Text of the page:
“to live the life of Riley”

 When you say that somebody is “living” or “leading the life of Riley”, what you are implying is that he/she is leading a very comfortable life. He/she is leading the kind of life that all of us wish we had — a life where one doesn’t have to work hard, or spend sleepless nights worrying about making ends meet. When you lead the life of Riley you lead a very “cushy” life.

Here are a few examples. * While Prabha worked all day, Sunil stayed home living the life of Riley. * The young couple moved into a big house and led the life of Riley. Origin of this expression: Well, no one is really sure as to who this Riley was. Some scholars argue that this Riley (originally spelt “Reilly”) referred to the character that appeared in a song written by Pat Rooney in 1890. In the song Riley says if he ever became the President of the US then “New York” would “swim in wine when the White House and Capitol are mine.” It tells you something about the kind of President he would have made, doesn’t it? Some others argue that it was an American poet by the name of James Whitcomb Riley who gave rise to this idiom. Apparently, Riley (1849-1916) wrote sentimental poems about young boys, which were very popular during his time. The poems told the stories of young boys lazing around during the summer without a care in the world — wandering about barefoot, swimming in the river and fishing.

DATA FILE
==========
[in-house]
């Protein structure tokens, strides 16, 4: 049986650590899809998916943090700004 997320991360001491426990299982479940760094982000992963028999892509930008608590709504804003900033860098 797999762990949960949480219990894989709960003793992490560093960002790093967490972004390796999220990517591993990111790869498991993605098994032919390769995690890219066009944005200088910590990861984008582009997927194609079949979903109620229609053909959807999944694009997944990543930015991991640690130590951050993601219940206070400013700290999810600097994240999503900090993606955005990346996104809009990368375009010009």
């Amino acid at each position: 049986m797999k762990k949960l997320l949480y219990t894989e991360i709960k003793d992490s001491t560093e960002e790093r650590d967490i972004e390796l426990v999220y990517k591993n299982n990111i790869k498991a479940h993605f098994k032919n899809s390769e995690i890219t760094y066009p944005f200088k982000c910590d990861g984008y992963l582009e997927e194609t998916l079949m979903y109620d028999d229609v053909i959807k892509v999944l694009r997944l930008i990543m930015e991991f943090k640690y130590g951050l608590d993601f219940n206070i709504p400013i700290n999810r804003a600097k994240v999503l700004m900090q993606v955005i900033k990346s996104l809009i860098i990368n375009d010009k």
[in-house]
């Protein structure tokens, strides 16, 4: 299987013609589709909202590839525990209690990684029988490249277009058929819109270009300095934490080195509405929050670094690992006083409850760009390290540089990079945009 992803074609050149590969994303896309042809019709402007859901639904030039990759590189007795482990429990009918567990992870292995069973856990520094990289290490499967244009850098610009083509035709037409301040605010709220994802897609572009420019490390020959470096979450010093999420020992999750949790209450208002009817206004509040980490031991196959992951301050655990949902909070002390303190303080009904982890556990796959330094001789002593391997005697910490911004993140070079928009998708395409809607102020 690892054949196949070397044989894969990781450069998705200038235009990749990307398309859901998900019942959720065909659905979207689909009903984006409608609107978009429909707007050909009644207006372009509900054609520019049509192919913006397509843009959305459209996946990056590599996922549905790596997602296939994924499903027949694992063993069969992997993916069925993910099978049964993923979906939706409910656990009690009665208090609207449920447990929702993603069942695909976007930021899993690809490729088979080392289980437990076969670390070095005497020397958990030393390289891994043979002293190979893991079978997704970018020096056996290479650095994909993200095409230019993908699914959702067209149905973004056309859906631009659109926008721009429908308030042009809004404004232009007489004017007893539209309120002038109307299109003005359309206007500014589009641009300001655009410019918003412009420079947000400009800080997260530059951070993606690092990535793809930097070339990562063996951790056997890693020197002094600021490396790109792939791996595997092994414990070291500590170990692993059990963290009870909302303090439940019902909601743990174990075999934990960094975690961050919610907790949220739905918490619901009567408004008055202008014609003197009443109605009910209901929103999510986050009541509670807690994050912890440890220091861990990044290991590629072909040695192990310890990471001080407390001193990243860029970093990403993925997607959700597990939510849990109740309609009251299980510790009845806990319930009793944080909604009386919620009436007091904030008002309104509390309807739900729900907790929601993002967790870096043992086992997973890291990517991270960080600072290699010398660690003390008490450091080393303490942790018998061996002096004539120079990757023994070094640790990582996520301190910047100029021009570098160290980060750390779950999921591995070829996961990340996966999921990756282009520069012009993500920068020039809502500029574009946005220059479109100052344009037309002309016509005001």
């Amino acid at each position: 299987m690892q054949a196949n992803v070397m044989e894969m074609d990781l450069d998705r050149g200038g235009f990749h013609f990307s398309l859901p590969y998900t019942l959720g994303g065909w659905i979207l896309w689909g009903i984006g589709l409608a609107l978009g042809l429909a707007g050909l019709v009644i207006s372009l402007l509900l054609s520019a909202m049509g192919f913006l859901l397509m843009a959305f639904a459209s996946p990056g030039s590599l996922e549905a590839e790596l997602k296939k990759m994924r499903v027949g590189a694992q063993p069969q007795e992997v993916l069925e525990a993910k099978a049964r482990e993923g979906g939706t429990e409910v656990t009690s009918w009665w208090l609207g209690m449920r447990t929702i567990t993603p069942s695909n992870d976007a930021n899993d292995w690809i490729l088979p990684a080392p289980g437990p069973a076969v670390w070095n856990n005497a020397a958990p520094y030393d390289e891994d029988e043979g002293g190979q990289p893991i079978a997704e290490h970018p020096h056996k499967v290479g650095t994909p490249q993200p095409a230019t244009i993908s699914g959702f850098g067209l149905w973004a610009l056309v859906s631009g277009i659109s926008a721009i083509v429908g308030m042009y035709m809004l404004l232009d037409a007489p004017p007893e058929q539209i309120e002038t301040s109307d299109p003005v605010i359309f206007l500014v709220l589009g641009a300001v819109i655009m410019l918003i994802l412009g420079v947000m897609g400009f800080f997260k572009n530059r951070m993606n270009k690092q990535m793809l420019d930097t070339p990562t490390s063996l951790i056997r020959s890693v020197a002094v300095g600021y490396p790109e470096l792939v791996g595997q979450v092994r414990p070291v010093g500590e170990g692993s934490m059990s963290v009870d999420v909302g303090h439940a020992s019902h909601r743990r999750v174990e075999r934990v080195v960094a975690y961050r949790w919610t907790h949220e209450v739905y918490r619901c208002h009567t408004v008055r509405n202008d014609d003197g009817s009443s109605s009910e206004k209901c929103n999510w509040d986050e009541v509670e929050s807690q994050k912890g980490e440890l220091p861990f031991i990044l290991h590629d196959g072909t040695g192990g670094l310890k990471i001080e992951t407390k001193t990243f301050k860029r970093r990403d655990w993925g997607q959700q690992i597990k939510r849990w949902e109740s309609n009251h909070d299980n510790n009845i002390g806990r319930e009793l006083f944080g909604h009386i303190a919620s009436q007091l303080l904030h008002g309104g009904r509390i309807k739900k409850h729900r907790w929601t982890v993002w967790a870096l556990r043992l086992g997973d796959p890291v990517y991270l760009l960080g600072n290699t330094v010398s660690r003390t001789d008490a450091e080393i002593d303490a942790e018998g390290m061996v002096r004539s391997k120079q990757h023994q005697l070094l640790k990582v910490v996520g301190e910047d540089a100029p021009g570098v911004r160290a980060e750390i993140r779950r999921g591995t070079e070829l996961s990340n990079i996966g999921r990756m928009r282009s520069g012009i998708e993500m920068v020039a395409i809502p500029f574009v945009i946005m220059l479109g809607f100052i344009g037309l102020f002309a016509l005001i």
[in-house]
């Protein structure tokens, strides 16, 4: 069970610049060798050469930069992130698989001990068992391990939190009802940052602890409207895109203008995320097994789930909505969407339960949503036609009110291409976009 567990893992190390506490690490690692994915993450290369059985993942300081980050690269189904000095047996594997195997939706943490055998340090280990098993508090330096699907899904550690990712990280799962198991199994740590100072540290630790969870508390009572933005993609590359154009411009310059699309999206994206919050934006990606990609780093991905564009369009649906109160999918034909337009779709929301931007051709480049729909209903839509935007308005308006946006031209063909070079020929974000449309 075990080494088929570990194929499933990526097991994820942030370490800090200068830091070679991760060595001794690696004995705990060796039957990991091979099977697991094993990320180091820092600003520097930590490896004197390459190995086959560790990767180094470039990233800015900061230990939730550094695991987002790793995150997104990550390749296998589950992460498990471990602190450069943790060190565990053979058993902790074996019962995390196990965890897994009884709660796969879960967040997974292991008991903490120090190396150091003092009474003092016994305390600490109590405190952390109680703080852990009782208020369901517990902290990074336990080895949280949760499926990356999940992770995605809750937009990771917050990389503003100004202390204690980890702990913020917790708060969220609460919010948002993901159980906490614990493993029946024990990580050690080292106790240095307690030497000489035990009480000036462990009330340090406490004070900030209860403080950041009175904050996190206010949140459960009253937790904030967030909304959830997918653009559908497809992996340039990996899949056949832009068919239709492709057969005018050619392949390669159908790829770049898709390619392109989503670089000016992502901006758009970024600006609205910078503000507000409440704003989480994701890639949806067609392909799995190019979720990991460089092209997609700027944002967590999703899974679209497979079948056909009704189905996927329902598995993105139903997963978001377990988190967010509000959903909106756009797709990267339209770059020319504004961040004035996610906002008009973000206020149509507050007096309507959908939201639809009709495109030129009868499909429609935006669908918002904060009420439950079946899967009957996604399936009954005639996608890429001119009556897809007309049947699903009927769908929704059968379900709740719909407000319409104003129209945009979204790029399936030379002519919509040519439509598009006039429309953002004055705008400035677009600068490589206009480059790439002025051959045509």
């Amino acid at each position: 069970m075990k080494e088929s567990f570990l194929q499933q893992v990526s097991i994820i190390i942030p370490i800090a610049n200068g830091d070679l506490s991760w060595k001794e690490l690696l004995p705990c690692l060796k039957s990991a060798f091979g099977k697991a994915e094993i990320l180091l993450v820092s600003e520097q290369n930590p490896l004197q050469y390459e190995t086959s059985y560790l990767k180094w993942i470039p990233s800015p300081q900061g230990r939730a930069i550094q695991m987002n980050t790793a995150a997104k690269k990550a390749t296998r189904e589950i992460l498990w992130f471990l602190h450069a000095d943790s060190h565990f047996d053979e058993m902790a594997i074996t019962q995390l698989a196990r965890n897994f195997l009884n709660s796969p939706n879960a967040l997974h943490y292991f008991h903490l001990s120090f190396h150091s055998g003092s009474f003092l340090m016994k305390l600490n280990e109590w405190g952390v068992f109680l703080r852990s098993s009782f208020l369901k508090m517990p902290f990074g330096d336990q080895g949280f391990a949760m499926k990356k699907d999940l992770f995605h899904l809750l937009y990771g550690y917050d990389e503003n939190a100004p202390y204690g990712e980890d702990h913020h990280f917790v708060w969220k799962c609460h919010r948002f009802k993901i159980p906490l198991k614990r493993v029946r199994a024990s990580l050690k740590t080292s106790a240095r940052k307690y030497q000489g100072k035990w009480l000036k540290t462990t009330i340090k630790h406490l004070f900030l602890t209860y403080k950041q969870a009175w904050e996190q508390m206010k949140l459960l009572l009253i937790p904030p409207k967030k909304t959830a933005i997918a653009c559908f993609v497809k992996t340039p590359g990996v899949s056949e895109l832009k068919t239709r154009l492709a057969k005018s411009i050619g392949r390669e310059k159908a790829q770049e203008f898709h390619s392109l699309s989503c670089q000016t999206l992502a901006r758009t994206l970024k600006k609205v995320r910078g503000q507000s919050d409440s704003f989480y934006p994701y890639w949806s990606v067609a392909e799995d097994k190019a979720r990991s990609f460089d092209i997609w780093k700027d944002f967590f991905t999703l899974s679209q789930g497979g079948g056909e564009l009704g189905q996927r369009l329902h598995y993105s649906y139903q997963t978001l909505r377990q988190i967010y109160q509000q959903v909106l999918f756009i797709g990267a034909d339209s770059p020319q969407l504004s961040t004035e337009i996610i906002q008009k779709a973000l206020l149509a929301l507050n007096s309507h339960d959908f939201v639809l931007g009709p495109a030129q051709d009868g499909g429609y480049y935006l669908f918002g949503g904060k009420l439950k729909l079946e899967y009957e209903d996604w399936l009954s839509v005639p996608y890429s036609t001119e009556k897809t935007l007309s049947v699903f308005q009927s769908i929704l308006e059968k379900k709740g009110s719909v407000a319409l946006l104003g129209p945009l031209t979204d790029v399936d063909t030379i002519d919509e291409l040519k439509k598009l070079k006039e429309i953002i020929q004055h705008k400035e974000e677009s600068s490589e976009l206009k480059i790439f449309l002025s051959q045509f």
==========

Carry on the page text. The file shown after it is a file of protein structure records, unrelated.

S. Upendran, The Hindu – KYE April 09, 2002 

Check out my new initiative for English Lovers- www.exploreabc.com

Join  Our New Facebook Club- www.facebook.com/exploreabc

 

Advertisements

2 thoughts on ““to live the life of Riley”

Leave a Reply

Fill in your details below or click an icon to log in:

WordPress.com Logo

You are commenting using your WordPress.com account. Log Out / Change )

Twitter picture

You are commenting using your Twitter account. Log Out / Change )

Facebook photo

You are commenting using your Facebook account. Log Out / Change )

Google+ photo

You are commenting using your Google+ account. Log Out / Change )

Connecting to %s